For 625 reviews, this critic has graded:
  • 47% higher than the average critic
  • 1% same as the average critic
  • 52% lower than the average critic
On average, this critic grades 6.2 points higher than other critics. (0-100 point scale)

David Denby's Scores

  • Movies
  • TV
Average review score: 66
Highest review score: 100 Osama
Lowest review score: 10 Dreamcatcher
Score distribution:
  1. Negative: 47 out of 625
625 movie reviews
    • 69 Metascore
    • 40 David Denby
    Never Let Me Go is in such good taste that we never feel any horror over the idea at the center of it.
    • 57 Metascore
    • 40 David Denby
    One of the more high-minded and painful follies of recent years.
    • 56 Metascore
    • 40 David Denby
    A clunky and obvious comedy.
    • 55 Metascore
    • 40 David Denby
    The movie is a technological and publicity triumph, and a calamity in every other way.
    • 51 Metascore
    • 40 David Denby
    Burroughs invented a primal fiction: a man winds up on another planet, and has to find his way among strange creatures. Sticking to that fable, which was central to "Avatar," might have saved John Carter, but Stanton loses its appealing simplicity in too many battles, too many creatures, too many redundant episodes. [26 March 2012, p.108]
    • The New Yorker
    • 58 Metascore
    • 40 David Denby
    The movie is pervaded by a cataclysmic sense of loss, but we don’t need to be chastised with the ideal of Christian love to understand that sex isn’t enough. And someone might tell Malick that beauty isn’t enough, either. Only a major filmmaker could have made To the Wonder, but nothing in it adds up.
    • 43 Metascore
    • 40 David Denby
    (Lurie's) a shameless, if skilled, manipulator of easy emotions. (29 Oct 2001, p. 93)
    • The New Yorker
    • 60 Metascore
    • 40 David Denby
    As director, Foster, working with Kyle Killen's screenplay, treats the goofy premise with a literal earnestness-as a family drama about separation and reunion-that seems all wrong. A little wit would have helped.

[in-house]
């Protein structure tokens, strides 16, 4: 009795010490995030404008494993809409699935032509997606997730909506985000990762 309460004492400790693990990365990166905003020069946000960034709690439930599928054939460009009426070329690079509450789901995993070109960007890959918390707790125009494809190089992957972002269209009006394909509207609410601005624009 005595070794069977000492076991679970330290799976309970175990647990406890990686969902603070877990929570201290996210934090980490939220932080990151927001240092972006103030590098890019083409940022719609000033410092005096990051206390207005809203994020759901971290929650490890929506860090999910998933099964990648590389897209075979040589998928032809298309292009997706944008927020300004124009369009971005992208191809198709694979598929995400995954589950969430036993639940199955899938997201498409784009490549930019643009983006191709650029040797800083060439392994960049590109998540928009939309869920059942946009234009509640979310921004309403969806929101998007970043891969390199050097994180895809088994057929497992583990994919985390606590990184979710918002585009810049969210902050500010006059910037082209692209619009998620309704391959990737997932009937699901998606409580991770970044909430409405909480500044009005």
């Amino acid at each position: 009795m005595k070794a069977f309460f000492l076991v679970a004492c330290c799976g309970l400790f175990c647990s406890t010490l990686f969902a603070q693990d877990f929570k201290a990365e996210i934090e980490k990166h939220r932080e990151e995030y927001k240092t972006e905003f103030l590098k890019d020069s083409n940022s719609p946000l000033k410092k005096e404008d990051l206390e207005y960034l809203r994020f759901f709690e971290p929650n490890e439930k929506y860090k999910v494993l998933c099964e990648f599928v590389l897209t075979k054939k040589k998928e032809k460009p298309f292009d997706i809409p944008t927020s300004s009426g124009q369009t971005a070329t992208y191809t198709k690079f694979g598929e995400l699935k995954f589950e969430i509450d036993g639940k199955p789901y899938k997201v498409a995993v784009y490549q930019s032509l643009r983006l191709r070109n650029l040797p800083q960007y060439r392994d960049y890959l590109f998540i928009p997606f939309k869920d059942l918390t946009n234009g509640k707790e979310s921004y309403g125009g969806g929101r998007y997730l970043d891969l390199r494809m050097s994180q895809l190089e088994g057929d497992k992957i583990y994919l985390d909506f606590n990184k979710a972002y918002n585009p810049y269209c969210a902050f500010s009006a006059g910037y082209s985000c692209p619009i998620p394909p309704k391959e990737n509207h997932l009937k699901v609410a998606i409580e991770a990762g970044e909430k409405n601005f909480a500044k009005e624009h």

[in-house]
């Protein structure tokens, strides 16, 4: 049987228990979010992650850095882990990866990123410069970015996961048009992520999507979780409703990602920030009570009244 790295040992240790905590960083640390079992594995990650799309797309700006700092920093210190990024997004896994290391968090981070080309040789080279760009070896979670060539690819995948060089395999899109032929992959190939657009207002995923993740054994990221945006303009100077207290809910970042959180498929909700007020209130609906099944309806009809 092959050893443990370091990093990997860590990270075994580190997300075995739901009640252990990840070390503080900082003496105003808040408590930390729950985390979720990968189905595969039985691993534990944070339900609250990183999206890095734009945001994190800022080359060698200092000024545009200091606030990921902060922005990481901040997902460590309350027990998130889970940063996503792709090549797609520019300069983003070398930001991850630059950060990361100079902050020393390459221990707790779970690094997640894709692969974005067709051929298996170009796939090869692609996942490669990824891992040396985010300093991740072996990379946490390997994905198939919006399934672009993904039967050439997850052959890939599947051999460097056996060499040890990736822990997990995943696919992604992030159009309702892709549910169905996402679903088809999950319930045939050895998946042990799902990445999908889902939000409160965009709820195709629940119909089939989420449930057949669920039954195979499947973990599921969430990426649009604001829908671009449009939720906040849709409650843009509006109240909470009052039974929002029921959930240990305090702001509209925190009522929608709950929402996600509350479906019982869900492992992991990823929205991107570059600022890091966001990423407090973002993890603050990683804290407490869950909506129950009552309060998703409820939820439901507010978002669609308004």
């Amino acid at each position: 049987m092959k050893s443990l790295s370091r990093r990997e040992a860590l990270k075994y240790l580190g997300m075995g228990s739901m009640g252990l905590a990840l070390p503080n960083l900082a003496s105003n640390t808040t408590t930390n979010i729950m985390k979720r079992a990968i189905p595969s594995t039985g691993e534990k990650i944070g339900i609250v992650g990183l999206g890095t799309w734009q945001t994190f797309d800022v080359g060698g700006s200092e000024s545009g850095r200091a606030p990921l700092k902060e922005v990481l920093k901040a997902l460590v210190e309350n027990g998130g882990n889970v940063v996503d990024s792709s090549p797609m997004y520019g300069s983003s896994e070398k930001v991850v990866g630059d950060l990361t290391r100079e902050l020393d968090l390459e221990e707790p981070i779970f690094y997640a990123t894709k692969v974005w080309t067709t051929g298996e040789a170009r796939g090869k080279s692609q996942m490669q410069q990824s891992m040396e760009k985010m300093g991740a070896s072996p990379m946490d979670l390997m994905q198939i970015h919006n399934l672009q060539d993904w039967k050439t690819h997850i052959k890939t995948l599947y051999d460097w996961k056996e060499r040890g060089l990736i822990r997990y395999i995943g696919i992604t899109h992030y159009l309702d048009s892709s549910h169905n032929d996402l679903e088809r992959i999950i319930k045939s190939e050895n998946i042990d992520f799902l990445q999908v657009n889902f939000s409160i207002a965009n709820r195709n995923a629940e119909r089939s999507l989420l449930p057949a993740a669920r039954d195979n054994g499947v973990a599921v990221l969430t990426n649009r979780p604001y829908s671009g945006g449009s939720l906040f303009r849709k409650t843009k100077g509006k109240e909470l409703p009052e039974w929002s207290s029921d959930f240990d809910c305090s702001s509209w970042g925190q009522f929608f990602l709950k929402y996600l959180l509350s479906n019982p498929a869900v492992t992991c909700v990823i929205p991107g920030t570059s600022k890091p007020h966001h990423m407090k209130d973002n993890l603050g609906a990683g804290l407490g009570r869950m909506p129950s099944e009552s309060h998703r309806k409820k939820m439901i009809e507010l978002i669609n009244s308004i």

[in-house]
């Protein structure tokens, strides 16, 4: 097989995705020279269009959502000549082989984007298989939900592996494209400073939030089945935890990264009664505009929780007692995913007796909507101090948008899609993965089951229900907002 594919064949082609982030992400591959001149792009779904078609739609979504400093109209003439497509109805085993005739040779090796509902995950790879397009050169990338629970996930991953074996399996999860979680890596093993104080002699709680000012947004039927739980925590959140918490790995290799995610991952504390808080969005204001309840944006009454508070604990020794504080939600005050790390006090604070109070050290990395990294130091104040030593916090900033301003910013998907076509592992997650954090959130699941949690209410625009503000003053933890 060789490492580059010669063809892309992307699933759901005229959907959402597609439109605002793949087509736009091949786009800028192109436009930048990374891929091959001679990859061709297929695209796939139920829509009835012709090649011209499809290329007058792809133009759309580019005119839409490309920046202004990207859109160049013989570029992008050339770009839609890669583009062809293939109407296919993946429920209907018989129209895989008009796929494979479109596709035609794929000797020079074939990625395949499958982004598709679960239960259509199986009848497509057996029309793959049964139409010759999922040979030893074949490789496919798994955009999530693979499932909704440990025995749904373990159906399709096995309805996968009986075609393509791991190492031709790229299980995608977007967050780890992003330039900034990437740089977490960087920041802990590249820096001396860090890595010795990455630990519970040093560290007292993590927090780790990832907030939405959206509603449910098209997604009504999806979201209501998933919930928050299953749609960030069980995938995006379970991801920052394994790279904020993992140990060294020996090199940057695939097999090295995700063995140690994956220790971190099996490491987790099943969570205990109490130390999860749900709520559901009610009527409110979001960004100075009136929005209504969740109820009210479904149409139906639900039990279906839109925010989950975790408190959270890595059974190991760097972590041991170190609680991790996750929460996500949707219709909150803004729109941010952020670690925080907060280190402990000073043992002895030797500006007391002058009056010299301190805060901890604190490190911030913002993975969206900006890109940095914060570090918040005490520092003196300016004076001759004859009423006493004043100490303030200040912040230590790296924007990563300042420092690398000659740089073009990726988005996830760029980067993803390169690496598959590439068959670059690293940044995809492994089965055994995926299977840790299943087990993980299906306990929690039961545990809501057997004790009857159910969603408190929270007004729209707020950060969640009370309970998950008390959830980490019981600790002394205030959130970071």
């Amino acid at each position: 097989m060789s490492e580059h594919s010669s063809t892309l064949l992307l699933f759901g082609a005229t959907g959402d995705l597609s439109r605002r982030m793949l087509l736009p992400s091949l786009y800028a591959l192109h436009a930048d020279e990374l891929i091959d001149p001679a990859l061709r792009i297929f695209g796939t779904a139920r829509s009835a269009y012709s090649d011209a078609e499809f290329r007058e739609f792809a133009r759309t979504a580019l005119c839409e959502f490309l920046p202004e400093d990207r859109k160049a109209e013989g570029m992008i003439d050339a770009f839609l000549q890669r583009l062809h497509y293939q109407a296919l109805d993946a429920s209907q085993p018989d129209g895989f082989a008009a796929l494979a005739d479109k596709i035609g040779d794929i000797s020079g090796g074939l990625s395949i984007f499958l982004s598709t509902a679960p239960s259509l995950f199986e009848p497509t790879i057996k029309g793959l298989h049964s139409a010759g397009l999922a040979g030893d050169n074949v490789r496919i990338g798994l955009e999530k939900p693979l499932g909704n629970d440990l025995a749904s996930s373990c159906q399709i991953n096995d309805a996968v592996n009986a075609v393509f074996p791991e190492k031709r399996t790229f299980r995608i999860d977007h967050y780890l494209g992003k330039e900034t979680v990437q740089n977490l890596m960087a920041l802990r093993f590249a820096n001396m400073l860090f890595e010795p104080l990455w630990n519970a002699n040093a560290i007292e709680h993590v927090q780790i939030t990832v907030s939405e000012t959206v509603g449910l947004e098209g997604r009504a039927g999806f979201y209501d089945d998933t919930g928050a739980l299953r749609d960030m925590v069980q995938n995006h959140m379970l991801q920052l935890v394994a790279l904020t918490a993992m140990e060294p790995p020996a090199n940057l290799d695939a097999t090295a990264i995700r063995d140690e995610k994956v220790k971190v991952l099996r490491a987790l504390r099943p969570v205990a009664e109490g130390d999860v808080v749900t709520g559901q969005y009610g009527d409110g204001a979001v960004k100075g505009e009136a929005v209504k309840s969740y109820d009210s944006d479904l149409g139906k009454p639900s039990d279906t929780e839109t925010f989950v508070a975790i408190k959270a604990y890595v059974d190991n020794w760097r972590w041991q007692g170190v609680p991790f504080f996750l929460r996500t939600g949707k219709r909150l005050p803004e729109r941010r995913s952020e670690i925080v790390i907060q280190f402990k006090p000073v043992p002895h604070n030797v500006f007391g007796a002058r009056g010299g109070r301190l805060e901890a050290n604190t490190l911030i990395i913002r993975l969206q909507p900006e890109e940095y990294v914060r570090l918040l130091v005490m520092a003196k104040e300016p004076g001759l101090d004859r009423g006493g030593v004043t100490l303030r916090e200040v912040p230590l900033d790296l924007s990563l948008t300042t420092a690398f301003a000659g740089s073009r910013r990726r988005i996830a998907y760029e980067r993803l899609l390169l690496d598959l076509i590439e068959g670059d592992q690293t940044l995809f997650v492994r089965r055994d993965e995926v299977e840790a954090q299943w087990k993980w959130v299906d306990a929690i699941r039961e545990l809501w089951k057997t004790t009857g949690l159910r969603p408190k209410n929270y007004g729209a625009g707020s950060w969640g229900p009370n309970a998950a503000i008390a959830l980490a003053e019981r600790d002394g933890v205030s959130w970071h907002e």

• 49 Metascore
    • 30 David Denby
    Apart from this going-postal moment, and a nice song from Frank the Pug (a resident alien from the original, played by the same dog), MIIB is pretty much a disaster -- repetitive beyond belief, and so busily inconsequential that it neuralizes your brain and leaves you with nothing to respond to. [8 July 2002, p.84]
    • The New Yorker
    • 29 Metascore
    • 30 David Denby
    The movie is all whoosh and whack and abrupt closeups -- jerky digital punctuation. It's alienating experience, without emotional resonance or charm. [28 March 2011, p. 116]
    • The New Yorker
    • 59 Metascore
    • 30 David Denby
    If the rest of the movie had been on Travolta's level of sly knowingness, it might have been a hip classic, rather than what it is -- a summertime debauch. [23 July 2012, p. 81]
    • The New Yorker
    • 48 Metascore
    • 30 David Denby
    Spanglish chokes on an excess of sincerity and guilt, and, in retrospect, its failure may turn out to be momentous for a sincere and guilty community--Hollywood liberals in a state of post-election dismay.
    • 46 Metascore
    • 30 David Denby
    In the Cut is completely controlled and all of a piece, and yet, apart from one performance (Mark Ruffalo), it's terrible--a thriller devoid of incidental pleasures or humor, or even commonplace reality. [27 October 2003, p. 112]